CARICOM: GDP as an indicator of the status of national economies – a false impression
By Elizabeth Morgan
In considering their status, the World Bank using their GDP per capita, classifies 5 CARICOM countries as high income, 8 as upper middle income, and 1 as a least developed country (LDC).
CARICOM countries have been arguing that GDP should not be the only determinant of development status and eligibility for concessionary financing. The size and vulnerability of countries to economic shocks and natural disasters must be considered.
Following from my article last week which looked at the social and economic crises engulfing CARICOM Member States, I decided to look at the issue of Gross Domestic Product (GDP) and the rate of GDP growth, including over time. It is an interesting study confirming the fragility of the CARICOM economies and the serious challenges facing the region’s bid to recover and build back better.
What is the GDP? It is defined as the monetary value of all goods and services produced in a country. Thus, using World Bank data, the GDP of Antigua and Barbuda in 2020 was US$1.4 billion, Trinidad and Tobago – US$21.5 billion, Jamaica – US$13.81 billion, Belize – US$1.80 billion, and Haiti – US$13.42 billion. The per capita income is determined by dividing the GDP by the size of the population. Haiti (11.4 million), Jamaica (2.9 million) and Trinidad and Tobago (1.4 million) have the largest populations in the region. The population of Guyana is about 788,000, Barbados – 288,000, Belize – 398, 000, while that of Antigua and Barbuda is 98,000 and St. Kitts/Nevis is about 53, 000. The per capita incomes range from US$28, 608 in the Bahamas to US$1,177 in Haiti.
The World Bank lists Antigua and Barbuda, The Bahamas, Barbados, St. Kitts/Nevis and Trinidad and Tobago as high-income countries with per capita GDPs ranging from US$28,608 – $14, 450; upper middle income countries are Belize, Dominica, Grenada, Guyana, Jamaica, Saint Lucia, St. Vincent and the Grenadines, and Suriname with per capita incomes ranging from US$4,436 to US$9, 680; and the Least Developed Country (LDC), Haiti, with US$1,177.
On a regional level, the total population of CARICOM is 18.9 million, the total GDP US$82 billion, and the average per capita income is US$4, 348.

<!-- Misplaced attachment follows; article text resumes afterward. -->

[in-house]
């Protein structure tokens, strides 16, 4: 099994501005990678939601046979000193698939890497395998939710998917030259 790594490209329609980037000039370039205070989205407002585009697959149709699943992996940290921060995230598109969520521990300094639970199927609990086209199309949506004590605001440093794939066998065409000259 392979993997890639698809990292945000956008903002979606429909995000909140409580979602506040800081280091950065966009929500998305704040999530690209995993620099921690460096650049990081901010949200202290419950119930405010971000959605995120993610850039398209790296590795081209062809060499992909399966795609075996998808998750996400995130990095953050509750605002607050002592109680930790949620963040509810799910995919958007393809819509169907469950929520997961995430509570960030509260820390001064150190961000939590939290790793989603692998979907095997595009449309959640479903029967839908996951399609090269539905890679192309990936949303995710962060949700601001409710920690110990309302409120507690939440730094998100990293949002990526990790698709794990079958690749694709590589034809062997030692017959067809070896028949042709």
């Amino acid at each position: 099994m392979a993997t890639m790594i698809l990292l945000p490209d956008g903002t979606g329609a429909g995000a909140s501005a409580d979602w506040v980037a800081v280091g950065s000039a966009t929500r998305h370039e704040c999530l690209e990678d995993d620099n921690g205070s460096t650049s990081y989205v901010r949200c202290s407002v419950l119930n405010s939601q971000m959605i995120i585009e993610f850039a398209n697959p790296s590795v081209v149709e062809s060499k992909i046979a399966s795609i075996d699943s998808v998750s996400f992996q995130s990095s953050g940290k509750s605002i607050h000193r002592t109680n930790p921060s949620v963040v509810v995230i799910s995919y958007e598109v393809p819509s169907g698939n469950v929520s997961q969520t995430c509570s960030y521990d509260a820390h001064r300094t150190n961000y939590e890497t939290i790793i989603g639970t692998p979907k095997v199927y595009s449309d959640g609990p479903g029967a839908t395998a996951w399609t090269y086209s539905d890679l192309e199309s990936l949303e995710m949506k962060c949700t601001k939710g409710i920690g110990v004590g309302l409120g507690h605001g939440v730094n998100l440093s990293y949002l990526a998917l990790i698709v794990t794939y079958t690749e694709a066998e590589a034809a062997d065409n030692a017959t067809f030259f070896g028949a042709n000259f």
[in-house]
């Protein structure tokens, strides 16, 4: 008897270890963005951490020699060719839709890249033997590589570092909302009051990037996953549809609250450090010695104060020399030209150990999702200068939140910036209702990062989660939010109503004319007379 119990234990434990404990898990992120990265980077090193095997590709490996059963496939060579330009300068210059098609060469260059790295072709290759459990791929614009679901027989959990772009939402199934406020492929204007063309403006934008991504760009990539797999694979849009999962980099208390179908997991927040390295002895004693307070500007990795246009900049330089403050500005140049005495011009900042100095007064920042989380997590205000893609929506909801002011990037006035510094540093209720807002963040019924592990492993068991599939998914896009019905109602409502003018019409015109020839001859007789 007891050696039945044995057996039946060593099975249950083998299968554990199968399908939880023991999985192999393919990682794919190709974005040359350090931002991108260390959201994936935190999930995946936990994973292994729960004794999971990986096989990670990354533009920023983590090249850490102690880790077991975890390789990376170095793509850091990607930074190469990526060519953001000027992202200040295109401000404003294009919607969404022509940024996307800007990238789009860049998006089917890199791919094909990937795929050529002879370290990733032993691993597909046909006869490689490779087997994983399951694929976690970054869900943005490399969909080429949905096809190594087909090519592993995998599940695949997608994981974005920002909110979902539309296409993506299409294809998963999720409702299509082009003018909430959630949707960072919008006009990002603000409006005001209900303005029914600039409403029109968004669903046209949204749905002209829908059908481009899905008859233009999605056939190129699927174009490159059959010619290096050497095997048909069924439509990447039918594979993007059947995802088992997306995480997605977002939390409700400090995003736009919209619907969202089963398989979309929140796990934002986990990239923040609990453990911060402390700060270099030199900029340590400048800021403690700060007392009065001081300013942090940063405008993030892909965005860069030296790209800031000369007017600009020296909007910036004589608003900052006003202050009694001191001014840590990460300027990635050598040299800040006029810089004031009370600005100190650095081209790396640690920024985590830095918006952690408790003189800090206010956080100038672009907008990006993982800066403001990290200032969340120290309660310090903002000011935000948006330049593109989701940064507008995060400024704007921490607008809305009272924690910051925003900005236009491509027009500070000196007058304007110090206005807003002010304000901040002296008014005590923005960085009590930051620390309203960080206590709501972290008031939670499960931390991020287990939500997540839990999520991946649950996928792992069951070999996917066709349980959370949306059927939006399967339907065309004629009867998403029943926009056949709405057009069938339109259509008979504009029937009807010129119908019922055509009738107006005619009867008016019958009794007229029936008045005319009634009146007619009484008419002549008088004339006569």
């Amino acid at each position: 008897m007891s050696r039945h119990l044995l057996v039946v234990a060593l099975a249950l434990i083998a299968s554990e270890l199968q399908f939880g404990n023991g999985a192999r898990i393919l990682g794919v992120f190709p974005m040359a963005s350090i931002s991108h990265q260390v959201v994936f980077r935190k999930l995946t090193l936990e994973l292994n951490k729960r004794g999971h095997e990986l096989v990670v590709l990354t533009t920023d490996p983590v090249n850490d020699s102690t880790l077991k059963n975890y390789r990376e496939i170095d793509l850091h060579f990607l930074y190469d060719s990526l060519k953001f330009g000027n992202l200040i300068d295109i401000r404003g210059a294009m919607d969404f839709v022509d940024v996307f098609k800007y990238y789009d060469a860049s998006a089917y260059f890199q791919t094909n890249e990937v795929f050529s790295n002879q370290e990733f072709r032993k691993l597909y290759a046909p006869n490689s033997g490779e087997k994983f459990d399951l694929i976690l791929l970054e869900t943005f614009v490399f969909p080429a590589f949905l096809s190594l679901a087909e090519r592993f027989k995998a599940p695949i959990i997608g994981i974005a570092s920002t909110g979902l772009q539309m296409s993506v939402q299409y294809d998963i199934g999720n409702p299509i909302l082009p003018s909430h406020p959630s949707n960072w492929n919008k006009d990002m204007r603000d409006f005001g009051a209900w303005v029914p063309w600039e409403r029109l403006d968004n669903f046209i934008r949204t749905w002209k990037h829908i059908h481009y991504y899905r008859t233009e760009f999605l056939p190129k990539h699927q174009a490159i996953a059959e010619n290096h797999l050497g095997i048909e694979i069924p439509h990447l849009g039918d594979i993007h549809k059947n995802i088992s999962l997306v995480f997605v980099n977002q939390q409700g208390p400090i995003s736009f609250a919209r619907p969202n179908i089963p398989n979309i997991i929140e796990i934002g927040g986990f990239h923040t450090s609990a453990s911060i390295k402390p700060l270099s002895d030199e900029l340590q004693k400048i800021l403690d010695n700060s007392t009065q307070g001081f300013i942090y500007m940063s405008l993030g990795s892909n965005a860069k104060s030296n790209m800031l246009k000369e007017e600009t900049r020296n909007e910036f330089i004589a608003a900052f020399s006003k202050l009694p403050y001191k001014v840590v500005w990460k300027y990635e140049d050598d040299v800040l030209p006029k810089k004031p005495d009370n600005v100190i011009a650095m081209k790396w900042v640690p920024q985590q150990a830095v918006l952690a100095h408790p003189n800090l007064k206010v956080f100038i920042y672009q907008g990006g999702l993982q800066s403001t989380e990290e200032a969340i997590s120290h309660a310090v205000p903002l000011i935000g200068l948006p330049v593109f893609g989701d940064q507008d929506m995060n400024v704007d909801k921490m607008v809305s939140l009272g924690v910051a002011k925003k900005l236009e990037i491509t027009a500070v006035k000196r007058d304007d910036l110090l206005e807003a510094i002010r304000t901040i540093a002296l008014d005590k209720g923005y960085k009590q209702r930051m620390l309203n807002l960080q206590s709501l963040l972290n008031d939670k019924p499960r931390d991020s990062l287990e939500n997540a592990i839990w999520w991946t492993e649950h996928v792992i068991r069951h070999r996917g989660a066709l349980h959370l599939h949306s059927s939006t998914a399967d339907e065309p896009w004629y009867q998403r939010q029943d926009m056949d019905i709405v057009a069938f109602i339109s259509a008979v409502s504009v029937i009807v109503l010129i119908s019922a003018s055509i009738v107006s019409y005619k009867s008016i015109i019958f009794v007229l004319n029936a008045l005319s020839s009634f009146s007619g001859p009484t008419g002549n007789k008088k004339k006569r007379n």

A review of the historical data over several decades shows a very erratic pattern of GDP growth for all the CARICOM countries indicating minimal rates of real GDP growth. For example, the average rate of GDP growth for Jamaica from 1997-2020 is given as 0.10%. Dips in GDP growth have occurred due to natural disasters (e.g. hurricanes, droughts, floods, and earthquakes), decline in exports (commodities), and external economic shocks, such as the 2009 global financial crisis. Countries were still recovering from the 2009 crisis and other upheavals when they were impacted by the health pandemic, the COVID-19 virus, in 2020. With regard to natural disasters, such as increased frequency and intensity of hurricanes, the impact of climate change also must be factored in.
I want you to see, as follows, the level of the 2020 decline in the GDP growth rate for all CARICOM countries, except Guyana which registered positive growth of nearly 44% due to commencing the production and export of petroleum.
2020 Decline in GDP growth (WB data)
Antigua and Barbuda -16.0%
The Bahamas -17.3%
St. Kitts/Nevis -10.7%
Saint Lucia -20.2%
St. V & G -02.7%
Trinidad and Tobago -07.8%
Debt to GDP ratio
With sluggish economic growth, CARICOM is recognized as a region of highly indebted middle-income countries. The region’s total debt is given as US$60.51 billion or 74% of total GDP. The countries with the highest debt to GDP ratios are given as: Antigua and Barbuda – 101.3%; Barbados – 156%; Belize -123%; Dominica – 109%; Jamaica – 107.4%; and Suriname – 148.2%.
As high-income and middle-income countries, several CARICOM countries are being graduated from international concessionary financing. These countries also have very little fiscal space within which to manoeuvre.
The impact of COVID-19 in 2020, as shown above, and its continuing economic impact in 2021, could mean countries accumulating more debt to keep economies afloat.
CARICOM countries have been calling for multilateral financial institutions to use other indicators, such as vulnerability, to determine eligibility for concessionary financing.
The CARICOM Secretary General, Carla Barnett, told a panel at UNCTAD XV in October that with the reality of the region’s vulnerabilities exposed by the Covid and Climate Change crises, the call for a more appropriate basis for determining access to concessional financing takes on greater urgency. She called for continued advocacy for the further development and acceptance of the Multi-Dimensional Vulnerability Index (MVI). She pointed out that access to concessional resources for development financing and resilience building remains a significant priority for CARICOM countries and other Small Island Developing States (SIDS).
It is evident that there is a case to be made for reviewing the traditional classification of middle-income status in the face of their long-term poor economic performance, social challenges, and vulnerabilities to natural disasters and external economic shocks.
Indeed, the road to recovery is looking not just long and winding, but full of potholes.
Submitted by Elizabeth Morgan, Specialist in International Trade Policy and International Politics